From today's Boston Globe: Public employee unions have "offered concessions that they said would deliver significant savings to cash-strapped cities and towns."  Here is the offer:

- Giving municipal employees 45 days to bargain changes to their health plans. If they cannot come to agreement, an "unnamed third party" would decide whether the employees would be required to join the GIC or accept changes imposed by local officials.

- The agreement would last 3 years and deliver $120 million in health insurance savings annually, union officials said. But, in the first year, $60 million of the savings would be given back to local public employees, not to cities and towns. Union officials said the money could help offset higher copayments and deductibles that local workers would accept."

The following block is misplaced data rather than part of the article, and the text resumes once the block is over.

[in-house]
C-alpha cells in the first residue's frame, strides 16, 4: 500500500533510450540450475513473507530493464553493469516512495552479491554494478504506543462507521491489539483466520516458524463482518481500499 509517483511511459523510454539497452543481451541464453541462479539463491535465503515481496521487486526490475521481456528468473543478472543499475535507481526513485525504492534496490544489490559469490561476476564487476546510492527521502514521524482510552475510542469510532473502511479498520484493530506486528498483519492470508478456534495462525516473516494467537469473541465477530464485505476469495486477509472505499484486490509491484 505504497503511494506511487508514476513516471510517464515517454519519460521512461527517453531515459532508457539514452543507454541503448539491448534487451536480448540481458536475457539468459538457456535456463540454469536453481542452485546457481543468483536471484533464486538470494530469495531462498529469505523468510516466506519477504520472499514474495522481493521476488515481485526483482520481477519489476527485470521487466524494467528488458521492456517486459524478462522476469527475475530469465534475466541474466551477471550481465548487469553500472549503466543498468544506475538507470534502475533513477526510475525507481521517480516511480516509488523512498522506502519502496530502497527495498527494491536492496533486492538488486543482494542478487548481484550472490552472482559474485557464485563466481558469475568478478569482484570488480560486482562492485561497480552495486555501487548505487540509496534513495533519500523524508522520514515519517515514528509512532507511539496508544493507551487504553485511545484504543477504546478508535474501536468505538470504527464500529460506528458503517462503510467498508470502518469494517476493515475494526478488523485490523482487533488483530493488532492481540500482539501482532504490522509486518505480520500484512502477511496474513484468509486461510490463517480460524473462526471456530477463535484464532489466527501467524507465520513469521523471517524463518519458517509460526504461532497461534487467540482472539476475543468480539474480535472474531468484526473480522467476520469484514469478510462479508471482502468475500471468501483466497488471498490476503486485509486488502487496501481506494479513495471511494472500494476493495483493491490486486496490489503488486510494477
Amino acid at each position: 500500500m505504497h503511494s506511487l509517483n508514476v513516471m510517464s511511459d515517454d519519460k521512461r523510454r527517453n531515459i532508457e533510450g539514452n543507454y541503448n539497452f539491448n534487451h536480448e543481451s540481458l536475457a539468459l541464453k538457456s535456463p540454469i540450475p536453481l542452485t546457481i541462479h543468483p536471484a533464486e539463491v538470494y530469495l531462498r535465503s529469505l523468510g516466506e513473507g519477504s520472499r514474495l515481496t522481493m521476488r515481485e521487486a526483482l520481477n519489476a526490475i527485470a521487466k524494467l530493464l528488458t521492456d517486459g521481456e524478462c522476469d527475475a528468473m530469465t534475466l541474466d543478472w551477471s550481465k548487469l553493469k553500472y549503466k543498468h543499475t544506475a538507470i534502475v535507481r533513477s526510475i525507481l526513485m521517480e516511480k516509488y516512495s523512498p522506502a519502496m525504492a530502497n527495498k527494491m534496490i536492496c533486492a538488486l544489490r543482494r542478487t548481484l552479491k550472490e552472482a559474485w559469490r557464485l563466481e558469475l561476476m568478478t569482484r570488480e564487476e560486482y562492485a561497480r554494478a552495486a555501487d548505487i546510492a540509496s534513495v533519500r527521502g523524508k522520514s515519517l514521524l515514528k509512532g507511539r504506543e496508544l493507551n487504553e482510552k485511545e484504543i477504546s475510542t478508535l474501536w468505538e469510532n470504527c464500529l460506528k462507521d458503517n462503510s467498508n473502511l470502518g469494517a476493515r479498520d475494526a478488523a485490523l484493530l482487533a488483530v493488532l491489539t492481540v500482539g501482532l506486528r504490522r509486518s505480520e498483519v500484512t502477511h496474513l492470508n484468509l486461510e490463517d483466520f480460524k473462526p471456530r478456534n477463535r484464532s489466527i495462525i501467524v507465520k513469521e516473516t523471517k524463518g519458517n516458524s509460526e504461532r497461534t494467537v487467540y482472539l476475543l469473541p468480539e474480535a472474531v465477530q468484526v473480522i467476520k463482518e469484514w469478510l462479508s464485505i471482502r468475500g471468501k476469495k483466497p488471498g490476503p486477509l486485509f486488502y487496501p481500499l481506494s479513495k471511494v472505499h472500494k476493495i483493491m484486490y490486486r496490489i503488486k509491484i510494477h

I agree with the responses from taxpayer groups and the Mass Municipal Association, which is to say that this offer is pretty weak.

 “Their proposal is a convoluted and cumbersome process, which fails to achieve anything close to the savings that is necessary in order to preserve the jobs of public employees,’’ said Michael J. Widmer, president of the Massachusetts Taxpayers Foundation, a business-backed budget watchdog group.

"Local officials criticized the plan for giving a third party the power to resolve union-management disputes, saying it amounted to binding arbitration, which typically favors labor. They also criticized a provision that would give unions 50 percent of the seats on the board of the Group Insurance Commission.

“Overall, their framework is actually a repackaged collection of steps that include no new proposals and, in the end, provide little in the way of reform or taxpayer relief,’’ said Geoff Beckwith, executive director of the Massachusetts Municipal Association, which represents local officials."



 


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